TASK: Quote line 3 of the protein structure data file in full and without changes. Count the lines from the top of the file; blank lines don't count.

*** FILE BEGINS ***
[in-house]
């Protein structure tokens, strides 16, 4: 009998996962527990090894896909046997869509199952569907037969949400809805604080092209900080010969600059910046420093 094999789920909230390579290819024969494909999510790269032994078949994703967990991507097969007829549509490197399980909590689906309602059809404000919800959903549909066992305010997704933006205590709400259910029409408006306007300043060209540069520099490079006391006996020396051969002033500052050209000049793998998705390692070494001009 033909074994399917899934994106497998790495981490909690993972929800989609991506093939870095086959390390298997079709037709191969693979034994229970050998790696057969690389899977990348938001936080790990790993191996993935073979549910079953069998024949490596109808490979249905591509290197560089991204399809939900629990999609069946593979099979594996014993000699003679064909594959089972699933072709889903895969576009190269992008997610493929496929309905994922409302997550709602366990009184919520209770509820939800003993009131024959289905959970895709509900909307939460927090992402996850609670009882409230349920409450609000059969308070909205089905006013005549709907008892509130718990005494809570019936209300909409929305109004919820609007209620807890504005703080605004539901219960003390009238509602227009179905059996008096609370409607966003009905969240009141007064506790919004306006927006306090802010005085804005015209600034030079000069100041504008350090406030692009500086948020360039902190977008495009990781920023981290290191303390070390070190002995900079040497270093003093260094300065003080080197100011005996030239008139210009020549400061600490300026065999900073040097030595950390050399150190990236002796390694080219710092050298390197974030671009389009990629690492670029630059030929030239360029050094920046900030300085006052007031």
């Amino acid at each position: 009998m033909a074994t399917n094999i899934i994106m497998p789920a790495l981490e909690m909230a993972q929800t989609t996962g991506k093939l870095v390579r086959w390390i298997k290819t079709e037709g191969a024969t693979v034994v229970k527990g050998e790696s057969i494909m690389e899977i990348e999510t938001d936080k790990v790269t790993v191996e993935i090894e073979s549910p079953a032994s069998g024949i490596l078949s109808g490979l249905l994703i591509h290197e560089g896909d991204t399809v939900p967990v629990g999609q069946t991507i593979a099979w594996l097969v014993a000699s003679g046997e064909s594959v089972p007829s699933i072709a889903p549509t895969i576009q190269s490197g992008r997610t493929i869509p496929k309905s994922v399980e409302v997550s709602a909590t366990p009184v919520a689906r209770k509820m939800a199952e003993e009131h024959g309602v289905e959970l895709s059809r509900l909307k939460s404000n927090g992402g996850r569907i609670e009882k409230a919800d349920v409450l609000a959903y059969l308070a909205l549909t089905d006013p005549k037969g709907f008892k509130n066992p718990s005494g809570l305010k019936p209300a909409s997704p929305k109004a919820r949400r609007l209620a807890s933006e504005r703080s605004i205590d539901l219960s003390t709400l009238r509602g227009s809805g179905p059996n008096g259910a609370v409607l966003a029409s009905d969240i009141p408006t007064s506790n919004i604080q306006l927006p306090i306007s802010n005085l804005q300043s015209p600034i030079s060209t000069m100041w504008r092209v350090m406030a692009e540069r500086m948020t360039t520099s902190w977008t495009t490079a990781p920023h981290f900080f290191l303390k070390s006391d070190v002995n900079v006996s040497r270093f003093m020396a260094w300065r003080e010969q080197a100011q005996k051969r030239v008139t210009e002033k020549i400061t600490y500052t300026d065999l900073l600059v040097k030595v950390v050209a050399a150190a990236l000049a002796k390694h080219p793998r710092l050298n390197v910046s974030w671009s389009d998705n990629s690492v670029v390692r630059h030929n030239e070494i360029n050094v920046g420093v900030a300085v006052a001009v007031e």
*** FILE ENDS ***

């Amino acid at each position: 009998m033909a074994t399917n094999i899934i994106m497998p789920a790495l981490e909690m909230a993972q929800t989609t996962g991506k093939l870095v390579r086959w390390i298997k290819t079709e037709g191969a024969t693979v034994v229970k527990g050998e790696s057969i494909m690389e899977i990348e999510t938001d936080k790990v790269t790993v191996e993935i090894e073979s549910p079953a032994s069998g024949i490596l078949s109808g490979l249905l994703i591509h290197e560089g896909d991204t399809v939900p967990v629990g999609q069946t991507i593979a099979w594996l097969v014993a000699s003679g046997e064909s594959v089972p007829s699933i072709a889903p549509t895969i576009q190269s490197g992008r997610t493929i869509p496929k309905s994922v399980e409302v997550s709602a909590t366990p009184v919520a689906r209770k509820m939800a199952e003993e009131h024959g309602v289905e959970l895709s059809r509900l909307k939460s404000n927090g992402g996850r569907i609670e009882k409230a919800d349920v409450l609000a959903y059969l308070a909205l549909t089905d006013p005549k037969g709907f008892k509130n066992p718990s005494g809570l305010k019936p209300a909409s997704p929305k109004a919820r949400r609007l209620a807890s933006e504005r703080s605004i205590d539901l219960s003390t709400l009238r509602g227009s809805g179905p059996n008096g259910a609370v409607l966003a029409s009905d969240i009141p408006t007064s506790n919004i604080q306006l927006p306090i306007s802010n005085l804005q300043s015209p600034i030079s060209t000069m100041w504008r092209v350090m406030a692009e540069r500086m948020t360039t520099s902190w977008t495009t490079a990781p920023h981290f900080f290191l303390k070390s006391d070190v002995n900079v006996s040497r270093f003093m020396a260094w300065r003080e010969q080197a100011q005996k051969r030239v008139t210009e002033k020549i400061t600490y500052t300026d065999l900073l600059v040097k030595v950390v050209a050399a150190a990236l000049a002796k390694h080219p793998r710092l050298n390197v910046s974030w671009s389009d998705n990629s690492v670029v390692r630059h030929n030239e070494i360029n050094v920046g420093v900030a300085v006052a001009v007031e």